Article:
- Male Pattern Baldness typically starts at the hairline. It usually recedes to form an “M” shape but it can also develop on the crown of the head.
- Hair loss isn’t usually a cause for concern but in some cases, it can be linked to medical conditions which is why you should talk to your doctor.
- For some men, hair loss is simply a natural part of growing older while others experience negative psychological effects, such as low self-esteem, anxiety, or depression. Luckily, there are some treatment options that may help.
As much as we try to escape it, aging is a natural part of life and so are some of the side effects that come with it. Hair loss is no exception. The National Library of Medicine points out that almost everyone has some hair loss with aging. Hair growth also slows down as we grow older too.
Unfortunately, men are more susceptible to hair loss compared to women. This is because men are constantly producing testosterone and making DHT which makes them more likely to lose their hair. Women don’t have a similar genetic disposition. If you’re starting to lose your hair, here’s what you need to know about male pattern baldness including the common signs, causes, and possible treatment options.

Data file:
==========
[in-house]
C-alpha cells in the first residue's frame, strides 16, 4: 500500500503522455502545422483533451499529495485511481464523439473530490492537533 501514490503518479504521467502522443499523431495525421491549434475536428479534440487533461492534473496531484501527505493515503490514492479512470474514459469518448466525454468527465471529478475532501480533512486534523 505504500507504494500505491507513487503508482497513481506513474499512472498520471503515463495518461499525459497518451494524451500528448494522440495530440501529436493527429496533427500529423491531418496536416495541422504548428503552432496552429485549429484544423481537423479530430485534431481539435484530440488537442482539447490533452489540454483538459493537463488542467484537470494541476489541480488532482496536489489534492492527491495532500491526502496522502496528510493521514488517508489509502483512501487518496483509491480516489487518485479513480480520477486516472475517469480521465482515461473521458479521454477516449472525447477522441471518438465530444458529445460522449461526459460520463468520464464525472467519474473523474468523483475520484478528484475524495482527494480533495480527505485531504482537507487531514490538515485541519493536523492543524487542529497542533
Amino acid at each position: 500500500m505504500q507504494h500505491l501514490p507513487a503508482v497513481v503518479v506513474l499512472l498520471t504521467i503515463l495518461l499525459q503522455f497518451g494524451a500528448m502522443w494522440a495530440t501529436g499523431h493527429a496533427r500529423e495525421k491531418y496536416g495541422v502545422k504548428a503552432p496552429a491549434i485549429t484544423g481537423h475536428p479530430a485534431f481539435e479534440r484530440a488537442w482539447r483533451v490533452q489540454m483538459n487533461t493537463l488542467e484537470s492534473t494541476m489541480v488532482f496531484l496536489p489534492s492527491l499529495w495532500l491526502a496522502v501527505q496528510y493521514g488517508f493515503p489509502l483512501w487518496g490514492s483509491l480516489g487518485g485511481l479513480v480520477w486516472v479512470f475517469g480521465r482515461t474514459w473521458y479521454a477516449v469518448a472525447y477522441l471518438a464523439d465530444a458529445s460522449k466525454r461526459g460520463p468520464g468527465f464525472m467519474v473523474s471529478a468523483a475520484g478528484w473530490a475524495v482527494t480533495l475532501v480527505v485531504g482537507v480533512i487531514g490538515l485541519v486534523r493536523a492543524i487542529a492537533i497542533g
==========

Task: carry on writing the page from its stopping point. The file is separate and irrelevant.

What Is Male Pattern Baldness?
Everyone loses hair every day. In fact, the American Academy of Dermatology Association (AAD) says it’s normal to shed between 50 to 100 strands per day. But when your hair falls out, it usually grows back and the cycle repeats. However, most men will notice that they start losing more hair as they age, and that hair stops growing back. This may be known as male pattern baldness (also called androgenetic alopecia) and it’s the most common type of hair loss in men.
If it’s happening to you, you should know you’re not alone. It affects about 50 million men in the United States. The National Library of Medicine also notes more than 50-percent of men over the age of 50 will experience male pattern baldness to some degree.